Nunatsiaq News
FEATURES: -none- January 16, 2004 - 1:47 pm

Greenland experiencing sharp diabetes increase



The incidence of diabetes, which was almost non-existent in Greenland during the 1960s, has increased sharply over the past 40 years.

This alarming news is just one of the findings of a much larger survey on Greenlandic health, recently completed by researchers from two Danish research institutes and reported in the popular Danish science magazine Polarfronten - The Polar Front.

Today, the incidence of diabetes in Greenland is comparable to other lifestyle diseases, such as cancer and circulatory disorders.

Although recent studies in Canada and Alaska show diabetes is on the rise among the indigenous populations in these Arctic regions, the incidence of diabetes in the Greenland population was even found to be higher than in the Danish population. This finding came as a great surprise to those involved in the study.

“I think that diabetes has a higher incidence in Greenland than Denmark because Greenlanders are more vulnerable to this disease due to genetic factors,” said Dr. Marit Eika Joergensen, one of three Danish physicians who conducted the research.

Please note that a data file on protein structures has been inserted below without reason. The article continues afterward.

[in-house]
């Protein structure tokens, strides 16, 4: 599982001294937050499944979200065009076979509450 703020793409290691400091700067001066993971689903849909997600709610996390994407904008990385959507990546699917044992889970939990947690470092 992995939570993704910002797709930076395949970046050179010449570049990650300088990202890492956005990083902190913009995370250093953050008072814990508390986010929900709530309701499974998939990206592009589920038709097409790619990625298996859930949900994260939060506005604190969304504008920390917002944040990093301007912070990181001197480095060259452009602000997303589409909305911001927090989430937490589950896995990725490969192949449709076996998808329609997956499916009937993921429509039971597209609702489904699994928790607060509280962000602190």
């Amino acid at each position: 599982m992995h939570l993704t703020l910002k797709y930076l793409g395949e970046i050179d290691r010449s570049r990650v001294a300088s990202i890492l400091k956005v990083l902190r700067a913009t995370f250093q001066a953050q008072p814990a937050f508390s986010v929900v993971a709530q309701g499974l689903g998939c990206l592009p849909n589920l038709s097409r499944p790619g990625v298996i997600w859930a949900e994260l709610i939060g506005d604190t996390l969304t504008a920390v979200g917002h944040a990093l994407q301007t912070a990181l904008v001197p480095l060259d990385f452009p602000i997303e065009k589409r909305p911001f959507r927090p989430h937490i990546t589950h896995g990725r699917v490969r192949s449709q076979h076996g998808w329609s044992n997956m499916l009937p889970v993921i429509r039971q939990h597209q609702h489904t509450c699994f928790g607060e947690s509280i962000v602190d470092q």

The upward trend in diabetes in Greenland closely dovetails the societal development that Greenland has experienced in the past 50 years.

The most potent risk factors driving the diabetes epidemic - in addition to a genetic predisposition - are alcohol consumption, age, obesity, physical inactivity and hypertension.

Eating fruits and vegetables seems to have a preventive effect, as does regular consumption of seal meat.

Researchers also found some other unexpected results from the information they gathered. For instance, they expected to find a higher incidence among people living in towns than settlements because the population in towns have a more modern lifestyle while settlement residents follow the original Inuit lifestyle more closely and would presumably have a more traditional diet.

As it turned out, the opposite was true. In the remote settlement of Uummannaq, 14.5 per cent of the population has diabetes, while in Nuuk, the capital, eight per cent have been diagnosed with this chronic disease.

Generally, chronic diseases in Greenland don’t receive much attention from the health authorities, because communities have a high incidence of injuries due to accidents that often require urgent treatment, Joergensen said.

To prevent diabetes, researchers are advising public health authorities in Greenland to reduce the population’s exposure to risk factors, such as alcohol, obesity, physical inactivity and a diet with a high cholesterol content.

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